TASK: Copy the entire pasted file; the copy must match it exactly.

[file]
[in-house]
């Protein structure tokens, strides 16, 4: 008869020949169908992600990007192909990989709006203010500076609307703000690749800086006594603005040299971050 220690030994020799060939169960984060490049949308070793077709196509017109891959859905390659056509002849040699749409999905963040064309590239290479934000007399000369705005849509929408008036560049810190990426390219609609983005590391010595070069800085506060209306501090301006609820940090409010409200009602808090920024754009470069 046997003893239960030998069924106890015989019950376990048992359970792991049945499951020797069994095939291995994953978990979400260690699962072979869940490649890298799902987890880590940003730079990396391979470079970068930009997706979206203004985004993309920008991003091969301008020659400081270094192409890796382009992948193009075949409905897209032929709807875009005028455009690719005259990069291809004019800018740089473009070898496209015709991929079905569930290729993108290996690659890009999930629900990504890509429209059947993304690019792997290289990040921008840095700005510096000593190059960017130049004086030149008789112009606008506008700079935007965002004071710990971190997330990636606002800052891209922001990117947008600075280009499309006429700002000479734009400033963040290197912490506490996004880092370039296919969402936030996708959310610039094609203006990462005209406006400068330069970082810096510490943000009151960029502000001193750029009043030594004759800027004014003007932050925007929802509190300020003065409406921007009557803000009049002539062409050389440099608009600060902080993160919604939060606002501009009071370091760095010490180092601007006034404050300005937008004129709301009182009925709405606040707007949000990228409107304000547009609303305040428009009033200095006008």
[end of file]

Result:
[in-house]
């Protein structure tokens, strides 16, 4: 008869020949169908992600990007192909990989709006203010500076609307703000690749800086006594603005040299971050 220690030994020799060939169960984060490049949308070793077709196509017109891959859905390659056509002849040699749409999905963040064309590239290479934000007399000369705005849509929408008036560049810190990426390219609609983005590391010595070069800085506060209306501090301006609820940090409010409200009602808090920024754009470069 046997003893239960030998069924106890015989019950376990048992359970792991049945499951020797069994095939291995994953978990979400260690699962072979869940490649890298799902987890880590940003730079990396391979470079970068930009997706979206203004985004993309920008991003091969301008020659400081270094192409890796382009992948193009075949409905897209032929709807875009005028455009690719005259990069291809004019800018740089473009070898496209015709991929079905569930290729993108290996690659890009999930629900990504890509429209059947993304690019792997290289990040921008840095700005510096000593190059960017130049004086030149008789112009606008506008700079935007965002004071710990971190997330990636606002800052891209922001990117947008600075280009499309006429700002000479734009400033963040290197912490506490996004880092370039296919969402936030996708959310610039094609203006990462005209406006400068330069970082810096510490943000009151960029502000001193750029009043030594004759800027004014003007932050925007929802509190300020003065409406921007009557803000009049002539062409050389440099608009600060902080993160919604939060606002501009009071370091760095010490180092601007006034404050300005937008004129709301009182009925709405606040707007949000990228409107304000547009609303305040428009009033200095006008």